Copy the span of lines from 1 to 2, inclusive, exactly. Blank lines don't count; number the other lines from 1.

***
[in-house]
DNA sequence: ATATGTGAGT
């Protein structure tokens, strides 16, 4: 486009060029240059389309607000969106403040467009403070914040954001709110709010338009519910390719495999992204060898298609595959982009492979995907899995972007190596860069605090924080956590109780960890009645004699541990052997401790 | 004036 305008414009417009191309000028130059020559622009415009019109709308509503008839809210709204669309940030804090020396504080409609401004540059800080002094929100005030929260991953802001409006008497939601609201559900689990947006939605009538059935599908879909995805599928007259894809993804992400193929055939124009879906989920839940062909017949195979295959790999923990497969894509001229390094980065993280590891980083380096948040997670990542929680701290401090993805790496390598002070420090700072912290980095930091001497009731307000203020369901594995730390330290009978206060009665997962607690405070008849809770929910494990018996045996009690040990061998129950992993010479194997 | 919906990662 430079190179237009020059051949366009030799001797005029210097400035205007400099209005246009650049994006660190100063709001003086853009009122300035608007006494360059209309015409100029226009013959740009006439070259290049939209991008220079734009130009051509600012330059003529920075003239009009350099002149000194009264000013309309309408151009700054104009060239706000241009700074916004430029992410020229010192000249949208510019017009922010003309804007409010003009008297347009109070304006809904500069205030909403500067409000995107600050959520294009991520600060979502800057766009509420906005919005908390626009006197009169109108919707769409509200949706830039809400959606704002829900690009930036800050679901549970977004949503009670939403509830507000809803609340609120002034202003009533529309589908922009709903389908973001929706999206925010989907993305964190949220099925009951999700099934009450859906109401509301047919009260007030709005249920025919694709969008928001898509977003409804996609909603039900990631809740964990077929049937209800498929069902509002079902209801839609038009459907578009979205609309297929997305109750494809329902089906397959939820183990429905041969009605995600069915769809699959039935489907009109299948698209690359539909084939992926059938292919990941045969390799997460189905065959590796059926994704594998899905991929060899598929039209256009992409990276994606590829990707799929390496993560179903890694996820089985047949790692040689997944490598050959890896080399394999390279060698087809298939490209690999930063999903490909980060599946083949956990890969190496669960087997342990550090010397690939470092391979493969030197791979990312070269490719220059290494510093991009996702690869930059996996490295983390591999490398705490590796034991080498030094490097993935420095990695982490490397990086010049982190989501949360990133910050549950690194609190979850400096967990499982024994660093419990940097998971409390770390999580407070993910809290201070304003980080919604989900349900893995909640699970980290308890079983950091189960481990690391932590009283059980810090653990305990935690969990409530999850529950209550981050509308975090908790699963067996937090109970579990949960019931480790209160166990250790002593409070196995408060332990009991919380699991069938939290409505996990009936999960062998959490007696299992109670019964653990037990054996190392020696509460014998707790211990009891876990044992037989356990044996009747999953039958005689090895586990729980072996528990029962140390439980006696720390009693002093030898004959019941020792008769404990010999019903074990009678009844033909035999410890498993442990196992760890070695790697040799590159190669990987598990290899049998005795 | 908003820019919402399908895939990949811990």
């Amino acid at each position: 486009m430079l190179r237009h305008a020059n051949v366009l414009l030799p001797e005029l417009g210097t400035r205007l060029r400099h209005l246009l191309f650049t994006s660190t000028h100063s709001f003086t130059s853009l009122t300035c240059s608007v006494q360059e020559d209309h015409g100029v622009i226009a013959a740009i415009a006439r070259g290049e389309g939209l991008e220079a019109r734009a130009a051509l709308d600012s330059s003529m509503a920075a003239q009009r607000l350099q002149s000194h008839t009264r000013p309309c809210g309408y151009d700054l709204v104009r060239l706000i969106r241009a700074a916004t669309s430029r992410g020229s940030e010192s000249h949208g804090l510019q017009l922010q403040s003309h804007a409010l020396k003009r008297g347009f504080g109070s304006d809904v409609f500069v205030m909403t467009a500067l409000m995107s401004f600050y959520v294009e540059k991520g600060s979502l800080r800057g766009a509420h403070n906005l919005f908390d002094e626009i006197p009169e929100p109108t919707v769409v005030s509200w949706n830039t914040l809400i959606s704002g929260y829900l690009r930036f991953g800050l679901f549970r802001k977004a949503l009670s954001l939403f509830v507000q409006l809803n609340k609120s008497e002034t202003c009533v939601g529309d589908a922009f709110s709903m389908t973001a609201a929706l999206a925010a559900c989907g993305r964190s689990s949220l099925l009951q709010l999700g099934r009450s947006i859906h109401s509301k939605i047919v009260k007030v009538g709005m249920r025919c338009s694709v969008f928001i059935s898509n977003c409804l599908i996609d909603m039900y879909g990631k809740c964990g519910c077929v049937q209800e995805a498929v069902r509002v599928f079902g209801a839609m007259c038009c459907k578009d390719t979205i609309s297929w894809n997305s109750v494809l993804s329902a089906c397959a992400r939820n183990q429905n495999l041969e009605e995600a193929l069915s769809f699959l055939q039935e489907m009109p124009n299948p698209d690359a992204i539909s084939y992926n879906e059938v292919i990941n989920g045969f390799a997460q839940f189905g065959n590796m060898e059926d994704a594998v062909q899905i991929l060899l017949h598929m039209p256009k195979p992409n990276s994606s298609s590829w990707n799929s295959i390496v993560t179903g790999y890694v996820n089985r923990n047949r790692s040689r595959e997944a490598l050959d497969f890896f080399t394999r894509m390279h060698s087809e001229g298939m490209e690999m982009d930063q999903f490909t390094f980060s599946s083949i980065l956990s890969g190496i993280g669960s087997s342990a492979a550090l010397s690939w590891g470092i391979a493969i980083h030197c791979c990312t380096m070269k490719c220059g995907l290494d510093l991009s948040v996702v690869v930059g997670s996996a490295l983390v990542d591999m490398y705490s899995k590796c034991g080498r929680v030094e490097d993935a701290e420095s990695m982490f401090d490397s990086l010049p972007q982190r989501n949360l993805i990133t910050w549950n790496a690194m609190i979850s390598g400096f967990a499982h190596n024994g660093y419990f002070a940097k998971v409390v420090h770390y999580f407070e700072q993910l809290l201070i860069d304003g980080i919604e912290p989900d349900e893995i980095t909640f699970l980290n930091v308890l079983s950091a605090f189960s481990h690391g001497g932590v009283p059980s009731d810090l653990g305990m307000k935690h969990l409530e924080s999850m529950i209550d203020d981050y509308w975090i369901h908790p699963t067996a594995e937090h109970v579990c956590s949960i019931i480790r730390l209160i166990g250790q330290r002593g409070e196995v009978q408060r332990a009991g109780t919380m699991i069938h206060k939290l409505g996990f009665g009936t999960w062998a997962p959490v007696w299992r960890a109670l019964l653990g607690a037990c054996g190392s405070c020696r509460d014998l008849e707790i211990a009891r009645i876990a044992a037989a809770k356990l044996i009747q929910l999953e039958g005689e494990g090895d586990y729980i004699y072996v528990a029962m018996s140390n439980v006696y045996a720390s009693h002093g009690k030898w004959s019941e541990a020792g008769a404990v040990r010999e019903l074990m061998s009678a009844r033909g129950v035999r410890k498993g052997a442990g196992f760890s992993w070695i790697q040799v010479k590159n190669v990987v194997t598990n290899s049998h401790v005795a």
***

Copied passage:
[in-house]
DNA sequence: ATATGTGAGT